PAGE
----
The beaver is a four-footed animal who lives in pools. A beaver’s genitals serve, it is said, to cure certain ailments. So when the beaver is spotted and pursued to be mutilated – since he knows why he is being hunted – he will run for a certain distance, and he will use the speed of his feet to remain intact. But when he sees himself about to be caught, he will bite off his own parts, throw them, and thus save his own life.
Among men also, those are wise who, if attacked for their money, will sacrifice it rather than lose their lives.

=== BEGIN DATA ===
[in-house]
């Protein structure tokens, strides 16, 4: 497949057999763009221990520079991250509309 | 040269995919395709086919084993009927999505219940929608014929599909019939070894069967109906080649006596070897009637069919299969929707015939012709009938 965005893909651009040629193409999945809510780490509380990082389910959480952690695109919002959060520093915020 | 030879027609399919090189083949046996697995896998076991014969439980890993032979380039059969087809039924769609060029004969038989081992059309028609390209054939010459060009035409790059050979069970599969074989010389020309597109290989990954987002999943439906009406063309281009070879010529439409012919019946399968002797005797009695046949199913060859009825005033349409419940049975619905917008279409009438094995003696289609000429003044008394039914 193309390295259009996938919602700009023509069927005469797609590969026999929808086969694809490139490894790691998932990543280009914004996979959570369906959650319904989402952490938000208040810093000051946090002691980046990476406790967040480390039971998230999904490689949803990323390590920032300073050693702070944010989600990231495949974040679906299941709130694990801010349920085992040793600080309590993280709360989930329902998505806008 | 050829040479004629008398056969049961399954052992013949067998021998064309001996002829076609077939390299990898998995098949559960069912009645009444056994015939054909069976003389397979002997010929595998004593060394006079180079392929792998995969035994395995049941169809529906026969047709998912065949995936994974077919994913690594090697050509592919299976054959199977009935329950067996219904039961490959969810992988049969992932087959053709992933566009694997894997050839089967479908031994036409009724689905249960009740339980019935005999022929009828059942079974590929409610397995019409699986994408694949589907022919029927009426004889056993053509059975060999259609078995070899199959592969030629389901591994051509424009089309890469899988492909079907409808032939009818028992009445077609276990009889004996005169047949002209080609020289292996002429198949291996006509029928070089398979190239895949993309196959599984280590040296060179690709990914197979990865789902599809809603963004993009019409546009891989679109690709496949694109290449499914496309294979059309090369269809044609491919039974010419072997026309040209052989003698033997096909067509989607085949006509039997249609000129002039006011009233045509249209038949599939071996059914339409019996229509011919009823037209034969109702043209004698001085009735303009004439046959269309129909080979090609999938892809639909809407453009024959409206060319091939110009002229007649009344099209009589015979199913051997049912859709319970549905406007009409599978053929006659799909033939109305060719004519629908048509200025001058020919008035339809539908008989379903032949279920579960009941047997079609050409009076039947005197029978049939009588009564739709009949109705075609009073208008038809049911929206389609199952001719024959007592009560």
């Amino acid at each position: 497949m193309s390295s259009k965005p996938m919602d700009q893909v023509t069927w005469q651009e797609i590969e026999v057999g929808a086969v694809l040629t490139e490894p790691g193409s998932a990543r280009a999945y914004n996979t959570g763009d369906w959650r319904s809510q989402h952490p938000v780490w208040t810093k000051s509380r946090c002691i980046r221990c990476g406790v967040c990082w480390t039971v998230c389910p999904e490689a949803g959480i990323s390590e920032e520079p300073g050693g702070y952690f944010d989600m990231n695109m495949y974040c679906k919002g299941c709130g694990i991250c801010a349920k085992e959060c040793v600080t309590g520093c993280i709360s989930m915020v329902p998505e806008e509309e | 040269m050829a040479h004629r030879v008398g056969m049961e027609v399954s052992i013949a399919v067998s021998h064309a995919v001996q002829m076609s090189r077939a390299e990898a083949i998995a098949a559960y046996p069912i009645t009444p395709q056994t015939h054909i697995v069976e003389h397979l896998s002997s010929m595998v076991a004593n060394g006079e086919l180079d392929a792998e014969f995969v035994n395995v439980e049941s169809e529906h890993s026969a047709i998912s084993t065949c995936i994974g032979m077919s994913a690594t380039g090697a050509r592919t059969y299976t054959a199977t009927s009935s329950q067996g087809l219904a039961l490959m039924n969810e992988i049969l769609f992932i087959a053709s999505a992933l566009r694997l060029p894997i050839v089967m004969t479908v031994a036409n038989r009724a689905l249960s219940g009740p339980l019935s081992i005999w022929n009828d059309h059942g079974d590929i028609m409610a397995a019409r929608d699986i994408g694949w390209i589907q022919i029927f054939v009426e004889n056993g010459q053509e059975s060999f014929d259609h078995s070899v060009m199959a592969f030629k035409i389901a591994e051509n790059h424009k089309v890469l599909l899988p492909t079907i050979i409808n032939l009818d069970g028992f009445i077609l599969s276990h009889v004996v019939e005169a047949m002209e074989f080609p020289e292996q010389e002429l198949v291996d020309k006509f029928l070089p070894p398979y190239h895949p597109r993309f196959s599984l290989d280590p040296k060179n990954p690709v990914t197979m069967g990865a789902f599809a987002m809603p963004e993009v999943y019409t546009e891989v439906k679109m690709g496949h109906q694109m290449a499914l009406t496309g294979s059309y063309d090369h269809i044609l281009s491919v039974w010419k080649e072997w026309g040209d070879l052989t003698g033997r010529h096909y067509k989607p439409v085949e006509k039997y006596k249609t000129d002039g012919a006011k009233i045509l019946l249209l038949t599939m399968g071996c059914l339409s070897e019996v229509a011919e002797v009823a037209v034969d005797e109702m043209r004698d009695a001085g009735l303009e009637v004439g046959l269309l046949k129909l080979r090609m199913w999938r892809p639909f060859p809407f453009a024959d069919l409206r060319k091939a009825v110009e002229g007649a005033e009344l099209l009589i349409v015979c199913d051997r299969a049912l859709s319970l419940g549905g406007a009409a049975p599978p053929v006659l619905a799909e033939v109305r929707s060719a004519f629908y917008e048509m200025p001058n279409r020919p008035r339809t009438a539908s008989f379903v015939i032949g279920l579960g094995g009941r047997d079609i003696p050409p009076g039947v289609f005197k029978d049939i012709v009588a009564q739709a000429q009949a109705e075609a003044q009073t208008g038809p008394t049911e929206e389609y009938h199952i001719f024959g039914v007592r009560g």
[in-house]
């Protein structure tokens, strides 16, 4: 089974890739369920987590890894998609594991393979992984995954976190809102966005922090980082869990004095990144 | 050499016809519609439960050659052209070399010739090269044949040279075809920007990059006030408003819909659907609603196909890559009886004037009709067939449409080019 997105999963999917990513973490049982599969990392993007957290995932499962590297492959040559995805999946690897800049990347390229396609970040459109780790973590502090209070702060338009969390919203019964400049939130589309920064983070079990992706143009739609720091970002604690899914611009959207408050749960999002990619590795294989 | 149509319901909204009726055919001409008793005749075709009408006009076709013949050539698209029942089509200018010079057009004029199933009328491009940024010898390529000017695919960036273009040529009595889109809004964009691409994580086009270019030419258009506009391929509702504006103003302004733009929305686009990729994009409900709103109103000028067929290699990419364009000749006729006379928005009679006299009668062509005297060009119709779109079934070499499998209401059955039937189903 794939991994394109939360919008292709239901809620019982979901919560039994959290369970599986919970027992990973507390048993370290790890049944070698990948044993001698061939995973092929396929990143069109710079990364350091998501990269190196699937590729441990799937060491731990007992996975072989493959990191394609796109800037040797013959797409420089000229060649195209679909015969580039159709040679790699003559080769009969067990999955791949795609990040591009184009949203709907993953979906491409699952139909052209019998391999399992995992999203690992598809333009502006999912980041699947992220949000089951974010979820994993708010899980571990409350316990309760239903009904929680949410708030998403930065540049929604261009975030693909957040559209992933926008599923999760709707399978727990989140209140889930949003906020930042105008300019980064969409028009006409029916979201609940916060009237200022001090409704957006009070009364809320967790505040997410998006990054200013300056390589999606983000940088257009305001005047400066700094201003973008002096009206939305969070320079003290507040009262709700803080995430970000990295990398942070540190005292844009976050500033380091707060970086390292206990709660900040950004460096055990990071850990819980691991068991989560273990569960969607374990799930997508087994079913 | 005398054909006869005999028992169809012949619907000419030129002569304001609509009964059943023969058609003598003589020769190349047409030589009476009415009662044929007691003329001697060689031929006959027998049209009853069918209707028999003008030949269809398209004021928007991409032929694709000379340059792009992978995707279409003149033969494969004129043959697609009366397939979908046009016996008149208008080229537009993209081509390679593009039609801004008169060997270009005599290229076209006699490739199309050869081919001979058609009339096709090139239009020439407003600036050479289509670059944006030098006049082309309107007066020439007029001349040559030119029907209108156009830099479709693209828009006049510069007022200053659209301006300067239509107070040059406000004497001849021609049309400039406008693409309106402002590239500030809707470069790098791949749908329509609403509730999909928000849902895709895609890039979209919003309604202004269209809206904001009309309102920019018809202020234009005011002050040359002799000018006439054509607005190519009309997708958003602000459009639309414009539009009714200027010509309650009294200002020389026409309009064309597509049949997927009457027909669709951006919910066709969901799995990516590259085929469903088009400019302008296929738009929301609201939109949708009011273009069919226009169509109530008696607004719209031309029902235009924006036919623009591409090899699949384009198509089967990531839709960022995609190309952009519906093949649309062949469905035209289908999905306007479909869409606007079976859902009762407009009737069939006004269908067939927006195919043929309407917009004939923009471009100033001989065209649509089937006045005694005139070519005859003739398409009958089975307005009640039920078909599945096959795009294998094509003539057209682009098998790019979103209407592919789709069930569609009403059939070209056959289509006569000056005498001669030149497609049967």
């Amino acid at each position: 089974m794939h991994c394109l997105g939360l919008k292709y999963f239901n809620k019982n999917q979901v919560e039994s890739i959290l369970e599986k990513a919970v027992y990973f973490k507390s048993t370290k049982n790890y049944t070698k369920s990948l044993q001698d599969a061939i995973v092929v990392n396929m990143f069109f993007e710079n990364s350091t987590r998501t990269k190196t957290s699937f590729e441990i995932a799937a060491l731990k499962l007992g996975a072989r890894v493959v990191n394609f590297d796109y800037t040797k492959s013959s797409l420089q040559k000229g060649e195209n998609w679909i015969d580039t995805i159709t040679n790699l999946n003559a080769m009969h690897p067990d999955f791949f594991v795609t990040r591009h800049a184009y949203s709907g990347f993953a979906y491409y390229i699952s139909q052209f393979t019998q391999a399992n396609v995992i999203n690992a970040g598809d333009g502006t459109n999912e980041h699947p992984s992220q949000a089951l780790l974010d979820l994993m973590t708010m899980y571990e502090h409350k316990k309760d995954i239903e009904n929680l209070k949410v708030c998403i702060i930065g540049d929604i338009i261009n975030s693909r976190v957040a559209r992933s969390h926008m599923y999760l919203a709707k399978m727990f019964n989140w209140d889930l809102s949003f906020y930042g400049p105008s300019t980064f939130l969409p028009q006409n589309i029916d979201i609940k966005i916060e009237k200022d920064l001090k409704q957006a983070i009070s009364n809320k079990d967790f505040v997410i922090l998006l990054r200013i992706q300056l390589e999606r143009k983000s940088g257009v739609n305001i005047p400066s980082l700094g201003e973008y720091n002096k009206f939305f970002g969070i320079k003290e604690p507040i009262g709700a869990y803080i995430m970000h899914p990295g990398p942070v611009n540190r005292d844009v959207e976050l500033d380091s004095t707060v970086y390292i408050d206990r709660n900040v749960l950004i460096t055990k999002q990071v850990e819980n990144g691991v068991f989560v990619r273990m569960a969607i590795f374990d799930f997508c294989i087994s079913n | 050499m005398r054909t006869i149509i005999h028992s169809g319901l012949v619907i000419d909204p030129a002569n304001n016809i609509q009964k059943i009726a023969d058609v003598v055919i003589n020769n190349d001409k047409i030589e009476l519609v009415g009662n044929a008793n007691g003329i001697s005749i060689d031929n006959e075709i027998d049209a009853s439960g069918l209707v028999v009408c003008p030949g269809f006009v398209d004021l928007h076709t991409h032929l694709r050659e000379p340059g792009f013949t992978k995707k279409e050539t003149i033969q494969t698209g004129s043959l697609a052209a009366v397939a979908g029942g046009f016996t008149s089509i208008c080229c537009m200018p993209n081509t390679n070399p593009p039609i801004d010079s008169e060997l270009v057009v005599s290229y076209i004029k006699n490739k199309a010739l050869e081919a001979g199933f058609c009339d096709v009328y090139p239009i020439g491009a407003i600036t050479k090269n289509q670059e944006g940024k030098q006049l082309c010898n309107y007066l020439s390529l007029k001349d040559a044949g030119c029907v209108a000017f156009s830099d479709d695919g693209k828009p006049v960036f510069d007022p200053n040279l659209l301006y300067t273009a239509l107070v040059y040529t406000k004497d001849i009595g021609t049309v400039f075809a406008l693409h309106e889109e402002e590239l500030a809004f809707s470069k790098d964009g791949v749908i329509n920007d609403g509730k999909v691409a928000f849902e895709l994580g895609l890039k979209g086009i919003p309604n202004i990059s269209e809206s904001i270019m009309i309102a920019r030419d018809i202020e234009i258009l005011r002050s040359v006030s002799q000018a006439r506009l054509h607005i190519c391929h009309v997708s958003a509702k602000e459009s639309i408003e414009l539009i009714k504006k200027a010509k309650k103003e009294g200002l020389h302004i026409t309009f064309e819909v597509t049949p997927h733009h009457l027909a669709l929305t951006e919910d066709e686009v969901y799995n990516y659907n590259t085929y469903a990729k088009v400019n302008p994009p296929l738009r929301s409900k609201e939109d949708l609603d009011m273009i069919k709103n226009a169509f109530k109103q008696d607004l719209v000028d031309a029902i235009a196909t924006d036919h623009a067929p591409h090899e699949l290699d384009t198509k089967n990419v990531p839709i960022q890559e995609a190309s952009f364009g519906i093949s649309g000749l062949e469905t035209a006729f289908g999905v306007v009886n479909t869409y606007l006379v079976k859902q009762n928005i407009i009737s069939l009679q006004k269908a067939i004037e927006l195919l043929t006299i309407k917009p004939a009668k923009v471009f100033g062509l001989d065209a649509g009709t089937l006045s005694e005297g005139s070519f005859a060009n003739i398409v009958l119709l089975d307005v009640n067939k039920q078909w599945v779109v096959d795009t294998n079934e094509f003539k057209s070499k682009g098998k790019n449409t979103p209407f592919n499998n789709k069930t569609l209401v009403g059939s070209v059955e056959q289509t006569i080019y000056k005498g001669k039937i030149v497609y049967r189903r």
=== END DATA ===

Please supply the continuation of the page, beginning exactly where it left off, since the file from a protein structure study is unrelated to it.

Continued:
NOTE: It was believed in antiquity that the valued secretion castorea was obtained from the beaver’s scrotum, hence ‘biting off his own parts’ in the fable. We now know that the secretion is found in two separate sacs and not actually in the scrotum. The name of the beaver in Greek is castor , the same as the twin-god, and also the same as one name given to the crocus, source of saffron. There is little doubt that a complex of mythological meanings is involved here. A cognate word is found in Sanskrit, kasturi( kā ) orkastūri( kā ), meaning both ‘musk deer’ and ‘musk’, and thus referring to the secretions of the musk deer rather than the beaver. Since these word forms are isolated in both Greek and Sanskrit, they are probably loan-words originating from a very early trade in aromatic animal secretions supplied by Indo-European tribes to the Middle East. The etymology of the words is probably from the Egyptian qas , orqes. That word means ‘efflux’ and, because it also means ‘vomit’, the Egyptians probably applied the same word to ambergris, which is whale vomit, and the substances castorea and musk. The word also means ‘to prepare a mummy for burial’, so we suspect that the uses of these substances were for mummification. The same Egyptian word means ‘fetters that bind’ (i.e. also mummy-wrappings), and the Greek god Castor was reputed to be the inventor of manacles, thus probably carrying over an Egyptian pun at an early date. An apparent cognate with the Egyptian is found in Akkadian, where kasitu means ‘being bound or fettered’, from kasu , ‘to bind’. Curiously, the Akkadian kāsistu, with the long initial vowel, refers to a rodent, from kasasu, ‘to gnaw’ or ‘gnaw through’, which is, of course, so characteristic of the beaver. Aristotle, our chief Greek zoological authority, was uneasy about the word castōr as applied to the beaver. He actually speaks of the ‘so-called castōr” kaloumenos castōr ) in the History of Animals, and proceeds to call the beaver by the name which he clearly regarded as its true name, latax, and which he describes as cutting down the riverside aspens or poplars with its teeth. Aristotle seems to have suspected that castōr was a synonym for the beaver arising from some unusual source, which we can see was probably by association from the name for its aromatic secretion being applied to the animal itself